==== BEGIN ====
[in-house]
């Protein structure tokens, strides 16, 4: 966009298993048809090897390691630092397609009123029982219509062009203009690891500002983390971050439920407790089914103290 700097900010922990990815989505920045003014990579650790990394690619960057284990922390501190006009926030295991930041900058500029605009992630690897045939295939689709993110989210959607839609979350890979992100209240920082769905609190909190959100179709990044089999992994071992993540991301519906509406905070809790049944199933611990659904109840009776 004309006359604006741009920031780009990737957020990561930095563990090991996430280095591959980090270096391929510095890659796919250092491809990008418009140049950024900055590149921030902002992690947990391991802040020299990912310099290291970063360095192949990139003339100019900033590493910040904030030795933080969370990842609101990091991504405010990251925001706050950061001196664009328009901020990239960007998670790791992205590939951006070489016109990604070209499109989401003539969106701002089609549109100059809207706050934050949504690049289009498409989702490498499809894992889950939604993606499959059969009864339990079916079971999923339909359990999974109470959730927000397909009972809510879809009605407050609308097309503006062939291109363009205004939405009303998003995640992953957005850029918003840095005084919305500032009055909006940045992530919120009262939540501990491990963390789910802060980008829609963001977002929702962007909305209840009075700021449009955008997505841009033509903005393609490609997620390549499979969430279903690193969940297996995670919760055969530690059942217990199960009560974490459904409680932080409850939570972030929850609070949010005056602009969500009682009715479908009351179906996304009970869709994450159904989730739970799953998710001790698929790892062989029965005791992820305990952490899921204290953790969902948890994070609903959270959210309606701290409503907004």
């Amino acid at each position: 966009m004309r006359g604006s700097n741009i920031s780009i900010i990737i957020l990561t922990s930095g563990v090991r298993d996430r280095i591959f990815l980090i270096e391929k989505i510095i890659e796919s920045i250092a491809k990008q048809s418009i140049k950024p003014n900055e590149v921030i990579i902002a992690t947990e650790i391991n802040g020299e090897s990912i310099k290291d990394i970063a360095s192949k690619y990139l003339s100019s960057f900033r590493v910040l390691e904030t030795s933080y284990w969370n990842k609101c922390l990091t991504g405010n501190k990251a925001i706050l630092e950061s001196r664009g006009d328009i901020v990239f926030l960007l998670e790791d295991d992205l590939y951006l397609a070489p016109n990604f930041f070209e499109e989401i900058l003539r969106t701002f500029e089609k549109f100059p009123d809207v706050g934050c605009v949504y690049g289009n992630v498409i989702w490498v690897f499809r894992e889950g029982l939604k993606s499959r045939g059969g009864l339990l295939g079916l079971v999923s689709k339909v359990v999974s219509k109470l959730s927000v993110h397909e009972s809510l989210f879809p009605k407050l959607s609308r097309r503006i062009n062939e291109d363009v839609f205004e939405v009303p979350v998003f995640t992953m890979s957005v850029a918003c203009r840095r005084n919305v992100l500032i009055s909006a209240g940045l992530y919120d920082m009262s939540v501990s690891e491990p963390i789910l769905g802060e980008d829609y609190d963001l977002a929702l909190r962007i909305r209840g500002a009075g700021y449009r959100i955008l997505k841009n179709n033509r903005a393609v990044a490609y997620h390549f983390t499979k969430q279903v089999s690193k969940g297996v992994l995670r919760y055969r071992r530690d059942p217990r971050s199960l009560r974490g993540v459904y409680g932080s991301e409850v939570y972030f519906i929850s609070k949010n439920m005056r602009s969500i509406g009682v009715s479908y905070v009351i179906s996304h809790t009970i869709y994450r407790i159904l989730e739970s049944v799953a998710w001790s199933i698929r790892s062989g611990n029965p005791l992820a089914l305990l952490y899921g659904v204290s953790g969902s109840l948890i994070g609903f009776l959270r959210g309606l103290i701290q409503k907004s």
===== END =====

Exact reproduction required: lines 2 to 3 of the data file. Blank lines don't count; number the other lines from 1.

């Protein structure tokens, strides 16, 4: 966009298993048809090897390691630092397609009123029982219509062009203009690891500002983390971050439920407790089914103290 700097900010922990990815989505920045003014990579650790990394690619960057284990922390501190006009926030295991930041900058500029605009992630690897045939295939689709993110989210959607839609979350890979992100209240920082769905609190909190959100179709990044089999992994071992993540991301519906509406905070809790049944199933611990659904109840009776 004309006359604006741009920031780009990737957020990561930095563990090991996430280095591959980090270096391929510095890659796919250092491809990008418009140049950024900055590149921030902002992690947990391991802040020299990912310099290291970063360095192949990139003339100019900033590493910040904030030795933080969370990842609101990091991504405010990251925001706050950061001196664009328009901020990239960007998670790791992205590939951006070489016109990604070209499109989401003539969106701002089609549109100059809207706050934050949504690049289009498409989702490498499809894992889950939604993606499959059969009864339990079916079971999923339909359990999974109470959730927000397909009972809510879809009605407050609308097309503006062939291109363009205004939405009303998003995640992953957005850029918003840095005084919305500032009055909006940045992530919120009262939540501990491990963390789910802060980008829609963001977002929702962007909305209840009075700021449009955008997505841009033509903005393609490609997620390549499979969430279903690193969940297996995670919760055969530690059942217990199960009560974490459904409680932080409850939570972030929850609070949010005056602009969500009682009715479908009351179906996304009970869709994450159904989730739970799953998710001790698929790892062989029965005791992820305990952490899921204290953790969902948890994070609903959270959210309606701290409503907004």
């Amino acid at each position: 966009m004309r006359g604006s700097n741009i920031s780009i900010i990737i957020l990561t922990s930095g563990v090991r298993d996430r280095i591959f990815l980090i270096e391929k989505i510095i890659e796919s920045i250092a491809k990008q048809s418009i140049k950024p003014n900055e590149v921030i990579i902002a992690t947990e650790i391991n802040g020299e090897s990912i310099k290291d990394i970063a360095s192949k690619y990139l003339s100019s960057f900033r590493v910040l390691e904030t030795s933080y284990w969370n990842k609101c922390l990091t991504g405010n501190k990251a925001i706050l630092e950061s001196r664009g006009d328009i901020v990239f926030l960007l998670e790791d295991d992205l590939y951006l397609a070489p016109n990604f930041f070209e499109e989401i900058l003539r969106t701002f500029e089609k549109f100059p009123d809207v706050g934050c605009v949504y690049g289009n992630v498409i989702w490498v690897f499809r894992e889950g029982l939604k993606s499959r045939g059969g009864l339990l295939g079916l079971v999923s689709k339909v359990v999974s219509k109470l959730s927000v993110h397909e009972s809510l989210f879809p009605k407050l959607s609308r097309r503006i062009n062939e291109d363009v839609f205004e939405v009303p979350v998003f995640t992953m890979s957005v850029a918003c203009r840095r005084n919305v992100l500032i009055s909006a209240g940045l992530y919120d920082m009262s939540v501990s690891e491990p963390i789910l769905g802060e980008d829609y609190d963001l977002a929702l909190r962007i909305r209840g500002a009075g700021y449009r959100i955008l997505k841009n179709n033509r903005a393609v990044a490609y997620h390549f983390t499979k969430q279903v089999s690193k969940g297996v992994l995670r919760y055969r071992r530690d059942p217990r971050s199960l009560r974490g993540v459904y409680g932080s991301e409850v939570y972030f519906i929850s609070k949010n439920m005056r602009s969500i509406g009682v009715s479908y905070v009351i179906s996304h809790t009970i869709y994450r407790i159904l989730e739970s049944v799953a998710w001790s199933i698929r790892s062989g611990n029965p005791l992820a089914l305990l952490y899921g659904v204290s953790g969902s109840l948890i994070g609903f009776l959270r959210g309606l103290i701290q409503k907004s």